Genetic and Functional Profiling of hiPSC-derived Excitatory Neurons Differentiated by Quick-Neuron Technology

Authors: Elixirgen Scientific

Human induced pluripotent stem cells (hiPSCs) hold much promise in providing unique opportunities to advance understanding and treatment of human disease. hiPSCs can be expanded in culture indefinitely and can be differentiated into cells of all types, thereby providing a valuable source of trillions of reproducible cells for extended research. Such hiPSCs can be established from healthy or diseased individuals to study normal physiology as well as specific diseases and contribute towards drug discovery and new therapies. We have developed a rapid differentiation method, namely Quick-NeuronTM technology, resulting in the conversion of hiPSCs to highly homogenous neurons in 7 to 10 days[1] . These neurons display high levels of purity and low batch-to-batch variation and have been consistently produced from dozens of different hiPSC lines, including patient-specific lines and lines with known mutations. Our cells function comparably to their in vivo counterparts and can be used in 2D or 3D (e.g., spheroids, organoids, and organ-on-a-chip) models for the advancement of regenerative medicine or for phenotypic, and high-throughput toxicology screening of drug efficacy and toxicity.



Excitatory Neurons

The Quick-NeuronTM Excitatory Neuron technology, Elixirgen Scientific’s proprietary transcription factor-based technology, allows rapid and reproducible differentiation of hiPSCs into neurons without sacrificing the purity of the cells. We have characterized our neurons using immunofluorescent staining for marker expression, RNA sequencing to look at gene expression, as well as through functional assays such as patch clamping and micro- (or multi-) electrode arrays (MEA). Our Quick-NeuronTM Excitatory Neurons exhibit typical morphology with neurite outgrowth and express a variety of neuronal markers, such as the pan-neuronal marker tubulin beta 3 class III (TUBB3) and the glutamatergic neuron marker vesicular glutamate transporter 1 (vGLUT1/SLC17A7) by day 10 of differentiation (day 7 post-thaw: Figure 1). Whole-cell patch-clamp experiments revealed spontaneous action potentials and spontaneous excitatory postsynaptic current by voltage clamp measurement at -70 mV, indicating the formation of mature synapses among neurons (Figure 2A-C). Excitatory neurons can be maintained in culture for at least 7 weeks and are suitable for a variety of applications such as neurotoxicity assays.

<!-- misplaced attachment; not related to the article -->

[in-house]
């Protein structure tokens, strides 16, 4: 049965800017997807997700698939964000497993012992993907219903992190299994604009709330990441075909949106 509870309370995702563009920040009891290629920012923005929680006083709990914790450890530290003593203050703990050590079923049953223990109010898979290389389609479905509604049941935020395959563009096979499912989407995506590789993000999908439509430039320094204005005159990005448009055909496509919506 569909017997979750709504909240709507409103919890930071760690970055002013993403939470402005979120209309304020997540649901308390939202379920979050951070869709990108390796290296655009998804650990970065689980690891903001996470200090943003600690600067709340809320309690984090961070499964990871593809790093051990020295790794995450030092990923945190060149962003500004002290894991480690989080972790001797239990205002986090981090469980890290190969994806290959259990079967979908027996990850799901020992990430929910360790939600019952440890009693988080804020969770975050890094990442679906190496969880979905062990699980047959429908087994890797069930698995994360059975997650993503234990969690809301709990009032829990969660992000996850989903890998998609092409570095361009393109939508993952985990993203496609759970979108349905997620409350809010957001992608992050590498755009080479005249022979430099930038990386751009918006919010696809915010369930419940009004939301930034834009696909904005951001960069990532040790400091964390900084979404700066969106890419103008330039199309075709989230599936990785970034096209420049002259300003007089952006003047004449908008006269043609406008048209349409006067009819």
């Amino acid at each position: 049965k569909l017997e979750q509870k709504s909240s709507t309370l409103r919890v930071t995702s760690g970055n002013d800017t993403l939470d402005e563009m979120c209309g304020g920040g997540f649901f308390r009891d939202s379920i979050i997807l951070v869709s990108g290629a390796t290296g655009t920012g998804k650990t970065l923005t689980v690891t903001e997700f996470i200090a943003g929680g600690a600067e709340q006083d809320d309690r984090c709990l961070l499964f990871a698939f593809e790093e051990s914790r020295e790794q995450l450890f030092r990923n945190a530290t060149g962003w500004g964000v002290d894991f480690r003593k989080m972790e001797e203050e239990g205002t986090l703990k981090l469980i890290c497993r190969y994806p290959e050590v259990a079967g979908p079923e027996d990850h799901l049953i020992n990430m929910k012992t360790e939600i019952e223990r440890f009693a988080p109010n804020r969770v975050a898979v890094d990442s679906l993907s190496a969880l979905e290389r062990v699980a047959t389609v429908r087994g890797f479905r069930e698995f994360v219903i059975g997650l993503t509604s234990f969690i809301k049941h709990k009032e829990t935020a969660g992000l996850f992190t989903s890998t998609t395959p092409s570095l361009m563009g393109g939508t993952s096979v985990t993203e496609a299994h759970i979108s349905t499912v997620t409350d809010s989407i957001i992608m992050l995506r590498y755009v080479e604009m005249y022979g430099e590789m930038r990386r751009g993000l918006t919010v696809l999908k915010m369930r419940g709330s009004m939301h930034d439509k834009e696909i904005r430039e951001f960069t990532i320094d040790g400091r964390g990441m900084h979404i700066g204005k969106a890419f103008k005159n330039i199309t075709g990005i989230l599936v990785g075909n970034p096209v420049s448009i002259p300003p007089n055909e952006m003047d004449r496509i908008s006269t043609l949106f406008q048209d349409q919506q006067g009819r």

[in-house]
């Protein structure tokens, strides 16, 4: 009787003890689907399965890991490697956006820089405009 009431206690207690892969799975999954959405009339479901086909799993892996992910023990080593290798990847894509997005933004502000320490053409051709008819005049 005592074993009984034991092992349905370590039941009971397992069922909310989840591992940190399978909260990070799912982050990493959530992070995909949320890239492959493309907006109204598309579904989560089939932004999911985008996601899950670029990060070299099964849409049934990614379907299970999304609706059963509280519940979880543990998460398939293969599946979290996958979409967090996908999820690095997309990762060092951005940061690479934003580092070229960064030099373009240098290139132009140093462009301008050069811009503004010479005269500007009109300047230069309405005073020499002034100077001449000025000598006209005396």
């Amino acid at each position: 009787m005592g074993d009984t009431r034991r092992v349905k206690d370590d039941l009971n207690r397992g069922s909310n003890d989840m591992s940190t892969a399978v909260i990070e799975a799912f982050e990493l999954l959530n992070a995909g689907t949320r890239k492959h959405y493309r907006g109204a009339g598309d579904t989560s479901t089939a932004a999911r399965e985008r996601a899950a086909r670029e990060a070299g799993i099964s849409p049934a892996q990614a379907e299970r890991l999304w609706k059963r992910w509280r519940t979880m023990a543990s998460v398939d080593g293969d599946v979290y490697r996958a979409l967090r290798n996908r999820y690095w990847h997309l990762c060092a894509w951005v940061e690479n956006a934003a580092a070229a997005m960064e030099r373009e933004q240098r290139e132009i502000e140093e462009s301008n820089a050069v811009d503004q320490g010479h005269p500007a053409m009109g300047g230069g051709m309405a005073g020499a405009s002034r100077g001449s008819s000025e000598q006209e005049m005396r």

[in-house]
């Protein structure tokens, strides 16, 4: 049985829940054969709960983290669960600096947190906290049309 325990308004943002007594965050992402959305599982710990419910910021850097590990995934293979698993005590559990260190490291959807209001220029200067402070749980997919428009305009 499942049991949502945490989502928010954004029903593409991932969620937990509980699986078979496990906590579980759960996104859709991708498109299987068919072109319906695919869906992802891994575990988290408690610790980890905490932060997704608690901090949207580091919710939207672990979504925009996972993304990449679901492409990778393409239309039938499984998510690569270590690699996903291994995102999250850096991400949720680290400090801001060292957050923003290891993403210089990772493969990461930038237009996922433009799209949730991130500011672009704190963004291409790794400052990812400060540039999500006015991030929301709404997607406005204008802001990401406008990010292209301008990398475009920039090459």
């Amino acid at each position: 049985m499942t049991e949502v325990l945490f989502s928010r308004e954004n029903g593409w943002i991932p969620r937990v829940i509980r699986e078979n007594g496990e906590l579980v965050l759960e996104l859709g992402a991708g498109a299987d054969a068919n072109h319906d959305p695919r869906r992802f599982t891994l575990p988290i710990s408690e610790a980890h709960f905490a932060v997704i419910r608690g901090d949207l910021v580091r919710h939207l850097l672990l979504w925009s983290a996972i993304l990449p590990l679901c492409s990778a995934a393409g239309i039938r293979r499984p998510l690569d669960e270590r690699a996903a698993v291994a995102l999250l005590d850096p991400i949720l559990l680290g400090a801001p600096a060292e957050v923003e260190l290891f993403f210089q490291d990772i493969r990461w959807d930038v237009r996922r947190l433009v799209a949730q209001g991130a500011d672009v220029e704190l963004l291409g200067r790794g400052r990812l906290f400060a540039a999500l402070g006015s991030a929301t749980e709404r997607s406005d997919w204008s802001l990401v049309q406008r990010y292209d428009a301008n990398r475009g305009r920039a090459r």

Immunofluorescent staining of neurite growth
Figure 1. Immunofluorescent staining shows typical neurite growth and expression of the pan-neuronal marker TUBB3 and the glutamatergic neuron-specific marker vGLUT1 on day 7 postthaw (scale bar = 100 μm).


RNA-seq profiles